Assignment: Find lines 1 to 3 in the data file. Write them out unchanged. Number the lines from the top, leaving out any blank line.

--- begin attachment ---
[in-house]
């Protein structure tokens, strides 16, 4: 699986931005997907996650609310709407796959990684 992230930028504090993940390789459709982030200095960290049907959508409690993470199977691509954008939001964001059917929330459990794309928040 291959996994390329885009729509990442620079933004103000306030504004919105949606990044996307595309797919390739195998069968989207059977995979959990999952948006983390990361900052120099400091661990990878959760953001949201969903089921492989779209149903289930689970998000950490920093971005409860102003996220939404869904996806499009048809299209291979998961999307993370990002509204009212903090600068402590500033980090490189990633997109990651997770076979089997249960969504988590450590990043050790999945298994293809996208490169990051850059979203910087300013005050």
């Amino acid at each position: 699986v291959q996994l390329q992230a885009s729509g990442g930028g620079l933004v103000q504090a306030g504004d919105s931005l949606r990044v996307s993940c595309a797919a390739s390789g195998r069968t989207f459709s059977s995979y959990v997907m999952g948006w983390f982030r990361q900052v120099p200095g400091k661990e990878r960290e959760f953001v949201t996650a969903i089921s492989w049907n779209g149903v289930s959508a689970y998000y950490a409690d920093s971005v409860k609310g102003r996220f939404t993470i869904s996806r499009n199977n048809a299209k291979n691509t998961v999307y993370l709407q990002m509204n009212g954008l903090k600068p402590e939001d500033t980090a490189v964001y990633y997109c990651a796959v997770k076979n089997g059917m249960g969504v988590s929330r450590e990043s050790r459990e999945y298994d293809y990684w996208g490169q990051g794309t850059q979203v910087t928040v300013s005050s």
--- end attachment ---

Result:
[in-house]
């Protein structure tokens, strides 16, 4: 699986931005997907996650609310709407796959990684 992230930028504090993940390789459709982030200095960290049907959508409690993470199977691509954008939001964001059917929330459990794309928040 291959996994390329885009729509990442620079933004103000306030504004919105949606990044996307595309797919390739195998069968989207059977995979959990999952948006983390990361900052120099400091661990990878959760953001949201969903089921492989779209149903289930689970998000950490920093971005409860102003996220939404869904996806499009048809299209291979998961999307993370990002509204009212903090600068402590500033980090490189990633997109990651997770076979089997249960969504988590450590990043050790999945298994293809996208490169990051850059979203910087300013005050």
């Amino acid at each position: 699986v291959q996994l390329q992230a885009s729509g990442g930028g620079l933004v103000q504090a306030g504004d919105s931005l949606r990044v996307s993940c595309a797919a390739s390789g195998r069968t989207f459709s059977s995979y959990v997907m999952g948006w983390f982030r990361q900052v120099p200095g400091k661990e990878r960290e959760f953001v949201t996650a969903i089921s492989w049907n779209g149903v289930s959508a689970y998000y950490a409690d920093s971005v409860k609310g102003r996220f939404t993470i869904s996806r499009n199977n048809a299209k291979n691509t998961v999307y993370l709407q990002m509204n009212g954008l903090k600068p402590e939001d500033t980090a490189v964001y990633y997109c990651a796959v997770k076979n089997g059917m249960g969504v988590s929330r450590e990043s050790r459990e999945y298994d293809y990684w996208g490169q990051g794309t850059q979203v910087t928040v300013s005050s």